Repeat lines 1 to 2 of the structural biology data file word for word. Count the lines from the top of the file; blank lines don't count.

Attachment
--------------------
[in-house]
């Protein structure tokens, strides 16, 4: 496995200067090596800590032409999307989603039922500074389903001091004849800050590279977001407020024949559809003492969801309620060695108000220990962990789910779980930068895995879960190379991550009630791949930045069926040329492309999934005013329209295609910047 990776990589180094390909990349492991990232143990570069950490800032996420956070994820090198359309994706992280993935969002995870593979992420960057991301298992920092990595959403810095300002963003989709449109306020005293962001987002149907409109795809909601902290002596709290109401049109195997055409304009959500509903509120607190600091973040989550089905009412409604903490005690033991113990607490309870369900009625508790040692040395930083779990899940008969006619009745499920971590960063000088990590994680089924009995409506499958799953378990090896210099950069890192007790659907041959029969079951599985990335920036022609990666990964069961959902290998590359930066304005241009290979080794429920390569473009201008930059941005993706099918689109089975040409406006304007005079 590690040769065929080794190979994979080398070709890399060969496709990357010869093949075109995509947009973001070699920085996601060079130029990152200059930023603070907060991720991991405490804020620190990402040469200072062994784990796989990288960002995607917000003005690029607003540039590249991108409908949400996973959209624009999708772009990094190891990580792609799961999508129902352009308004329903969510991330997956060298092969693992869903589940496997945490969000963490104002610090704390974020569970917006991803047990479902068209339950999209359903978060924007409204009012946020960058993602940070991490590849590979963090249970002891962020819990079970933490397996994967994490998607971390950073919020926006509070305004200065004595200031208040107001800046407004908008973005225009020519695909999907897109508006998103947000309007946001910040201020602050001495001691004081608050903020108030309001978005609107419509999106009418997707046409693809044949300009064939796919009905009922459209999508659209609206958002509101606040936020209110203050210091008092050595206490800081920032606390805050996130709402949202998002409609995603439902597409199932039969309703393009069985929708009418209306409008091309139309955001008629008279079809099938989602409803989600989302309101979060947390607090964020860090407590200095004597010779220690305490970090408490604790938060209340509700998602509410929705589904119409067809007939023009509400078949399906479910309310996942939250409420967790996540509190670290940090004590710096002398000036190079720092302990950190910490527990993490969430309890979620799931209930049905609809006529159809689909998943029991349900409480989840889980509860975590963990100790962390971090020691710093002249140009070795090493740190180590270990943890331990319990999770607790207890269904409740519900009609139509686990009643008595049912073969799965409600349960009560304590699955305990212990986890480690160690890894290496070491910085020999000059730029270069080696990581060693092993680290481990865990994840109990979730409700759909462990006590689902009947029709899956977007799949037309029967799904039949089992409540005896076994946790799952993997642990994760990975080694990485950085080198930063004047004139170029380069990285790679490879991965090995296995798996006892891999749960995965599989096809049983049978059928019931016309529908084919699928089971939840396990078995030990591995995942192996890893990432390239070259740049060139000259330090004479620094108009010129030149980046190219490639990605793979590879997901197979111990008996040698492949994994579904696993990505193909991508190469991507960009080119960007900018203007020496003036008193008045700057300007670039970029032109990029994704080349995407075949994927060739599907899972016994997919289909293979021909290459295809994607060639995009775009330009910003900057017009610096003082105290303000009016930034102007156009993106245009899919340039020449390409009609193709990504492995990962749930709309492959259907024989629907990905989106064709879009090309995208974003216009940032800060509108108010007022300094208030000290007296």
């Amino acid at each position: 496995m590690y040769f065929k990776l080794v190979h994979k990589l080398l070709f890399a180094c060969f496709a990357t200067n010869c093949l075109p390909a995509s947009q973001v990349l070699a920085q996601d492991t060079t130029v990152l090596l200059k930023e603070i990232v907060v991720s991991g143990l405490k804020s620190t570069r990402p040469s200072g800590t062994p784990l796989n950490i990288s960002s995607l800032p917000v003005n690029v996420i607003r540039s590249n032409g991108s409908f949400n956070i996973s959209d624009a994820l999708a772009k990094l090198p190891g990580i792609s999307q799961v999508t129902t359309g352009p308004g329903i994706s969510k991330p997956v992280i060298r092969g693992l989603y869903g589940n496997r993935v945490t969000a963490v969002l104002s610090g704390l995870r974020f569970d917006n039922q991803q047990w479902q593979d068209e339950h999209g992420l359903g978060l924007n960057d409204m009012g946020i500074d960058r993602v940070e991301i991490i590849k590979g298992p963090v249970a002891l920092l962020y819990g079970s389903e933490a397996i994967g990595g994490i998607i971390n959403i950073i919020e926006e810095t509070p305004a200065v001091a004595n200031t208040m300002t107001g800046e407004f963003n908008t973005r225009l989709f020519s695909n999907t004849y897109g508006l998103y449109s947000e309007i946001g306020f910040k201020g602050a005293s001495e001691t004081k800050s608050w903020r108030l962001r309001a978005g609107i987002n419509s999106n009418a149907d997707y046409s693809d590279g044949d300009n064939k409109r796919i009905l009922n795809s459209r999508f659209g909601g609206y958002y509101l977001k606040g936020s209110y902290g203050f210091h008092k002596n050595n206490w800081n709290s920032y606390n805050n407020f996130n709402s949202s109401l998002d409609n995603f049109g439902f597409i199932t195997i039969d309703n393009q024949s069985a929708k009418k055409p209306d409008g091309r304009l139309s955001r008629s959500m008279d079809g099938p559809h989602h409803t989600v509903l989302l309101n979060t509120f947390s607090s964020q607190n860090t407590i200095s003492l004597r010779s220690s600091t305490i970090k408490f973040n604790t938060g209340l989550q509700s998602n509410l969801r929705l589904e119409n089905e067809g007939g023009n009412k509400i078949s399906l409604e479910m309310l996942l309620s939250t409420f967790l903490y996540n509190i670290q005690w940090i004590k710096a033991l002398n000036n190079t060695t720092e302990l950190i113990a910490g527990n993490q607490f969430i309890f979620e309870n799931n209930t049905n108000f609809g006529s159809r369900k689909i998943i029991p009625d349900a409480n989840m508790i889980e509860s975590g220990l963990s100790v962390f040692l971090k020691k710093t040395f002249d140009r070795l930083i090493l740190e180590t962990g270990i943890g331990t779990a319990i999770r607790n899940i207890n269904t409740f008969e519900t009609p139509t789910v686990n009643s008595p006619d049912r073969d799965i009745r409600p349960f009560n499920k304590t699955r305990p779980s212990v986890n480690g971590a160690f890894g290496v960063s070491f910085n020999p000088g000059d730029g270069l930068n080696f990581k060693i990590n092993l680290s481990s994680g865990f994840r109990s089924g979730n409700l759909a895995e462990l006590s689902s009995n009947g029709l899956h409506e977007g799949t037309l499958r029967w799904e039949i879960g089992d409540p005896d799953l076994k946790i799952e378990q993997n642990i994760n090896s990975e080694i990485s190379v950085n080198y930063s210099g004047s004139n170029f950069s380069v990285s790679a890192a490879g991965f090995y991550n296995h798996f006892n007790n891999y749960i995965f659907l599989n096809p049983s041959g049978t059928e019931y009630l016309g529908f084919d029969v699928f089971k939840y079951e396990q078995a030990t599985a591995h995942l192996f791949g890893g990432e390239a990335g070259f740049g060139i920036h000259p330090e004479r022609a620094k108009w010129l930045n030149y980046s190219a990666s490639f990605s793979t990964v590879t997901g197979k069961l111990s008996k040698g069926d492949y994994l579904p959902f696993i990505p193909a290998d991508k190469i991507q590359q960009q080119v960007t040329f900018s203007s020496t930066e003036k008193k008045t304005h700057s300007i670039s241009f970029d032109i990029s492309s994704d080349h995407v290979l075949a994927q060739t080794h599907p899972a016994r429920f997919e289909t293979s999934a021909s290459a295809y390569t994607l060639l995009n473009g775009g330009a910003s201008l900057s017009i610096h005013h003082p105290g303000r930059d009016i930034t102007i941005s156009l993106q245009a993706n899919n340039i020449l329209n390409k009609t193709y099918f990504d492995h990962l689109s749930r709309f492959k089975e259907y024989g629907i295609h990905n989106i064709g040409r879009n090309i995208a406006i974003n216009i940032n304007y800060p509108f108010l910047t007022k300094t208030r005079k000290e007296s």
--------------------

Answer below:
[in-house]
């Protein structure tokens, strides 16, 4: 496995200067090596800590032409999307989603039922500074389903001091004849800050590279977001407020024949559809003492969801309620060695108000220990962990789910779980930068895995879960190379991550009630791949930045069926040329492309999934005013329209295609910047 990776990589180094390909990349492991990232143990570069950490800032996420956070994820090198359309994706992280993935969002995870593979992420960057991301298992920092990595959403810095300002963003989709449109306020005293962001987002149907409109795809909601902290002596709290109401049109195997055409304009959500509903509120607190600091973040989550089905009412409604903490005690033991113990607490309870369900009625508790040692040395930083779990899940008969006619009745499920971590960063000088990590994680089924009995409506499958799953378990090896210099950069890192007790659907041959029969079951599985990335920036022609990666990964069961959902290998590359930066304005241009290979080794429920390569473009201008930059941005993706099918689109089975040409406006304007005079 590690040769065929080794190979994979080398070709890399060969496709990357010869093949075109995509947009973001070699920085996601060079130029990152200059930023603070907060991720991991405490804020620190990402040469200072062994784990796989990288960002995607917000003005690029607003540039590249991108409908949400996973959209624009999708772009990094190891990580792609799961999508129902352009308004329903969510991330997956060298092969693992869903589940496997945490969000963490104002610090704390974020569970917006991803047990479902068209339950999209359903978060924007409204009012946020960058993602940070991490590849590979963090249970002891962020819990079970933490397996994967994490998607971390950073919020926006509070305004200065004595200031208040107001800046407004908008973005225009020519695909999907897109508006998103947000309007946001910040201020602050001495001691004081608050903020108030309001978005609107419509999106009418997707046409693809044949300009064939796919009905009922459209999508659209609206958002509101606040936020209110203050210091008092050595206490800081920032606390805050996130709402949202998002409609995603439902597409199932039969309703393009069985929708009418209306409008091309139309955001008629008279079809099938989602409803989600989302309101979060947390607090964020860090407590200095004597010779220690305490970090408490604790938060209340509700998602509410929705589904119409067809007939023009509400078949399906479910309310996942939250409420967790996540509190670290940090004590710096002398000036190079720092302990950190910490527990993490969430309890979620799931209930049905609809006529159809689909998943029991349900409480989840889980509860975590963990100790962390971090020691710093002249140009070795090493740190180590270990943890331990319990999770607790207890269904409740519900009609139509686990009643008595049912073969799965409600349960009560304590699955305990212990986890480690160690890894290496070491910085020999000059730029270069080696990581060693092993680290481990865990994840109990979730409700759909462990006590689902009947029709899956977007799949037309029967799904039949089992409540005896076994946790799952993997642990994760990975080694990485950085080198930063004047004139170029380069990285790679490879991965090995296995798996006892891999749960995965599989096809049983049978059928019931016309529908084919699928089971939840396990078995030990591995995942192996890893990432390239070259740049060139000259330090004479620094108009010129030149980046190219490639990605793979590879997901197979111990008996040698492949994994579904696993990505193909991508190469991507960009080119960007900018203007020496003036008193008045700057300007670039970029032109990029994704080349995407075949994927060739599907899972016994997919289909293979021909290459295809994607060639995009775009330009910003900057017009610096003082105290303000009016930034102007156009993106245009899919340039020449390409009609193709990504492995990962749930709309492959259907024989629907990905989106064709879009090309995208974003216009940032800060509108108010007022300094208030000290007296």